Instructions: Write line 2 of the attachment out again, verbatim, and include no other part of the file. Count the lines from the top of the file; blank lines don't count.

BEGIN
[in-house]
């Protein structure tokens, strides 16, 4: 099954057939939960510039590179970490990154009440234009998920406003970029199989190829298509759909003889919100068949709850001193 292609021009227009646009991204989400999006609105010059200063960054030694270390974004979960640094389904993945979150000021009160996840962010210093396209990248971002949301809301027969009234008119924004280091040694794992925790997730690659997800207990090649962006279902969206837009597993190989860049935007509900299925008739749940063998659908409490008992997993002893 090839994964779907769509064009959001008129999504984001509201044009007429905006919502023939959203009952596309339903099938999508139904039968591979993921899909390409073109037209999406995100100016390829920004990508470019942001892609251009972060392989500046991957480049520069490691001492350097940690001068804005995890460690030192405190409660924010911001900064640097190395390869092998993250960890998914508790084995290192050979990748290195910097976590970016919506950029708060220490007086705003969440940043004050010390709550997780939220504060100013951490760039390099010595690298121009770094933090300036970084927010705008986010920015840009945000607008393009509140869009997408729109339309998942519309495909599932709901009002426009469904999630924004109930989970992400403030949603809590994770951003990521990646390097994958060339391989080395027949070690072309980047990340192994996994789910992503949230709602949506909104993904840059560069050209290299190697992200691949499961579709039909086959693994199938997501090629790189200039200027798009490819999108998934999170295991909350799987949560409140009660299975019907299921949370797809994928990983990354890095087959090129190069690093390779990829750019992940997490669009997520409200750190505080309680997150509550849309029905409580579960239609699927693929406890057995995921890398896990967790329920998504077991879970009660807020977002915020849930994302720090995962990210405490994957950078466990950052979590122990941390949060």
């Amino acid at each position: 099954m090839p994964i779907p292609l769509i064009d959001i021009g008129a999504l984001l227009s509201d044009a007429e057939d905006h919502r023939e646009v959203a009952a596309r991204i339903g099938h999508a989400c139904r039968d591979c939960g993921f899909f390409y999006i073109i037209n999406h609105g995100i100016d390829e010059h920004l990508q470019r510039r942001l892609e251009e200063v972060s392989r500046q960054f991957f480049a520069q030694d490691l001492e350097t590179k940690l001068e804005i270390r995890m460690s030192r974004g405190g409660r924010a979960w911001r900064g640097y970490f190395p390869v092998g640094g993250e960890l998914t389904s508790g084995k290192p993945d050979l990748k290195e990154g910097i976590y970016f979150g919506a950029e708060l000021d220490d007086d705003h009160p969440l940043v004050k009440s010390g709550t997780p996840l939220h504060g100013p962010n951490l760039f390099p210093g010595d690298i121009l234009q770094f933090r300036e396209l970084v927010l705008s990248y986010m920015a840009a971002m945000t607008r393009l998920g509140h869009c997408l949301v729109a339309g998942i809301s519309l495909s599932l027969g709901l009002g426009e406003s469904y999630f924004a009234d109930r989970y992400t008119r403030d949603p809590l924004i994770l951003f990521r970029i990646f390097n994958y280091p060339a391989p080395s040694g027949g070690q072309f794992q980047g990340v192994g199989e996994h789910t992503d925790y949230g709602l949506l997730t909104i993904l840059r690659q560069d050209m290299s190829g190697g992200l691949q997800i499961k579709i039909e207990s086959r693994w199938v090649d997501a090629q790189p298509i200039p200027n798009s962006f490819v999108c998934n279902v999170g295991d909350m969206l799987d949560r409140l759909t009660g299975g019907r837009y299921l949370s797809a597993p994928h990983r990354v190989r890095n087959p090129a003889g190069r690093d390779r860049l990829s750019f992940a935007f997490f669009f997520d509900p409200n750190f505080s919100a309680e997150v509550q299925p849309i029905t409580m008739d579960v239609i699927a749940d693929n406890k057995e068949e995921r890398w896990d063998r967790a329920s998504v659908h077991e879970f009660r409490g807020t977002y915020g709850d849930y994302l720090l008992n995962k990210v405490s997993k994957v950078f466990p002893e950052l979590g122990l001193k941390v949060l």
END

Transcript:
């Protein structure tokens, strides 16, 4: 099954057939939960510039590179970490990154009440234009998920406003970029199989190829298509759909003889919100068949709850001193 292609021009227009646009991204989400999006609105010059200063960054030694270390974004979960640094389904993945979150000021009160996840962010210093396209990248971002949301809301027969009234008119924004280091040694794992925790997730690659997800207990090649962006279902969206837009597993190989860049935007509900299925008739749940063998659908409490008992997993002893 090839994964779907769509064009959001008129999504984001509201044009007429905006919502023939959203009952596309339903099938999508139904039968591979993921899909390409073109037209999406995100100016390829920004990508470019942001892609251009972060392989500046991957480049520069490691001492350097940690001068804005995890460690030192405190409660924010911001900064640097190395390869092998993250960890998914508790084995290192050979990748290195910097976590970016919506950029708060220490007086705003969440940043004050010390709550997780939220504060100013951490760039390099010595690298121009770094933090300036970084927010705008986010920015840009945000607008393009509140869009997408729109339309998942519309495909599932709901009002426009469904999630924004109930989970992400403030949603809590994770951003990521990646390097994958060339391989080395027949070690072309980047990340192994996994789910992503949230709602949506909104993904840059560069050209290299190697992200691949499961579709039909086959693994199938997501090629790189200039200027798009490819999108998934999170295991909350799987949560409140009660299975019907299921949370797809994928990983990354890095087959090129190069690093390779990829750019992940997490669009997520409200750190505080309680997150509550849309029905409580579960239609699927693929406890057995995921890398896990967790329920998504077991879970009660807020977002915020849930994302720090995962990210405490994957950078466990950052979590122990941390949060």